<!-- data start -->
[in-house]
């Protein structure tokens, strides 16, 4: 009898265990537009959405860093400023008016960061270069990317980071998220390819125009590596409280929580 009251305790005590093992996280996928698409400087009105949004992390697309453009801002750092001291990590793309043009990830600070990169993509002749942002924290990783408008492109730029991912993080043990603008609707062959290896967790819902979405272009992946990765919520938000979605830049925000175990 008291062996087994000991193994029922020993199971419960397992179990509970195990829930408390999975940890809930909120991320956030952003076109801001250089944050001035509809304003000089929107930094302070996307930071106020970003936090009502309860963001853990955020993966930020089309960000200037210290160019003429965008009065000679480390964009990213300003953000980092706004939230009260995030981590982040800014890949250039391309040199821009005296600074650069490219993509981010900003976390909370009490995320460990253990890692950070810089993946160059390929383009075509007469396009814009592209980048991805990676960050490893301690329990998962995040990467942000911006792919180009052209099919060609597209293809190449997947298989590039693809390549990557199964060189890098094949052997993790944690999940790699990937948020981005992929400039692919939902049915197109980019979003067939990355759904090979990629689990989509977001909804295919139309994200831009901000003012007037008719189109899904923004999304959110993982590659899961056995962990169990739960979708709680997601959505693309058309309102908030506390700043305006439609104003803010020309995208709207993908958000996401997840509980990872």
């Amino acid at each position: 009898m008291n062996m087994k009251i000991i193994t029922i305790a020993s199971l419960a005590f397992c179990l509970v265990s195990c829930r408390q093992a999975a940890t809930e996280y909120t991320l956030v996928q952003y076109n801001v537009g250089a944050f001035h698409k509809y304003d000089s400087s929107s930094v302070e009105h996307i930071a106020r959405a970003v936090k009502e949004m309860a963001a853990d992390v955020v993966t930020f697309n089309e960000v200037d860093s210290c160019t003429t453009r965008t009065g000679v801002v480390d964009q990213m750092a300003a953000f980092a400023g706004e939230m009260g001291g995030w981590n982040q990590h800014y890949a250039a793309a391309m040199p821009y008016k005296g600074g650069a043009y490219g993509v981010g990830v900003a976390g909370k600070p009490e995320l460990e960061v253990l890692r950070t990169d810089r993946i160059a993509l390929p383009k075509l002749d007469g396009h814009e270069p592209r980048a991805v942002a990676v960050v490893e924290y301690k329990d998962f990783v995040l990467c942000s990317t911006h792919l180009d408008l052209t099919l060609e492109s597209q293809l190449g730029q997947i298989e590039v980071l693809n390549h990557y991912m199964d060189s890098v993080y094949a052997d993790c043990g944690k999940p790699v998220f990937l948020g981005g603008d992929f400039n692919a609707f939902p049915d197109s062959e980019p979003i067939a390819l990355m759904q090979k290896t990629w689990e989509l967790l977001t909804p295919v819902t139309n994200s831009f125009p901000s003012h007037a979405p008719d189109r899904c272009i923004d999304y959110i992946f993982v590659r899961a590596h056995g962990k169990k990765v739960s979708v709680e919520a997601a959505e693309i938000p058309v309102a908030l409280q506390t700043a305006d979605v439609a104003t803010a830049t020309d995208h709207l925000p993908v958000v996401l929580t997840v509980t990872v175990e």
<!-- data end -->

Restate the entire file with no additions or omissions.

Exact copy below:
[in-house]
């Protein structure tokens, strides 16, 4: 009898265990537009959405860093400023008016960061270069990317980071998220390819125009590596409280929580 009251305790005590093992996280996928698409400087009105949004992390697309453009801002750092001291990590793309043009990830600070990169993509002749942002924290990783408008492109730029991912993080043990603008609707062959290896967790819902979405272009992946990765919520938000979605830049925000175990 008291062996087994000991193994029922020993199971419960397992179990509970195990829930408390999975940890809930909120991320956030952003076109801001250089944050001035509809304003000089929107930094302070996307930071106020970003936090009502309860963001853990955020993966930020089309960000200037210290160019003429965008009065000679480390964009990213300003953000980092706004939230009260995030981590982040800014890949250039391309040199821009005296600074650069490219993509981010900003976390909370009490995320460990253990890692950070810089993946160059390929383009075509007469396009814009592209980048991805990676960050490893301690329990998962995040990467942000911006792919180009052209099919060609597209293809190449997947298989590039693809390549990557199964060189890098094949052997993790944690999940790699990937948020981005992929400039692919939902049915197109980019979003067939990355759904090979990629689990989509977001909804295919139309994200831009901000003012007037008719189109899904923004999304959110993982590659899961056995962990169990739960979708709680997601959505693309058309309102908030506390700043305006439609104003803010020309995208709207993908958000996401997840509980990872």
């Amino acid at each position: 009898m008291n062996m087994k009251i000991i193994t029922i305790a020993s199971l419960a005590f397992c179990l509970v265990s195990c829930r408390q093992a999975a940890t809930e996280y909120t991320l956030v996928q952003y076109n801001v537009g250089a944050f001035h698409k509809y304003d000089s400087s929107s930094v302070e009105h996307i930071a106020r959405a970003v936090k009502e949004m309860a963001a853990d992390v955020v993966t930020f697309n089309e960000v200037d860093s210290c160019t003429t453009r965008t009065g000679v801002v480390d964009q990213m750092a300003a953000f980092a400023g706004e939230m009260g001291g995030w981590n982040q990590h800014y890949a250039a793309a391309m040199p821009y008016k005296g600074g650069a043009y490219g993509v981010g990830v900003a976390g909370k600070p009490e995320l460990e960061v253990l890692r950070t990169d810089r993946i160059a993509l390929p383009k075509l002749d007469g396009h814009e270069p592209r980048a991805v942002a990676v960050v490893e924290y301690k329990d998962f990783v995040l990467c942000s990317t911006h792919l180009d408008l052209t099919l060609e492109s597209q293809l190449g730029q997947i298989e590039v980071l693809n390549h990557y991912m199964d060189s890098v993080y094949a052997d993790c043990g944690k999940p790699v998220f990937l948020g981005g603008d992929f400039n692919a609707f939902p049915d197109s062959e980019p979003i067939a390819l990355m759904q090979k290896t990629w689990e989509l967790l977001t909804p295919v819902t139309n994200s831009f125009p901000s003012h007037a979405p008719d189109r899904c272009i923004d999304y959110i992946f993982v590659r899961a590596h056995g962990k169990k990765v739960s979708v709680e919520a997601a959505e693309i938000p058309v309102a908030l409280q506390t700043a305006d979605v439609a104003t803010a830049t020309d995208h709207l925000p993908v958000v996401l929580t997840v509980t990872v175990e």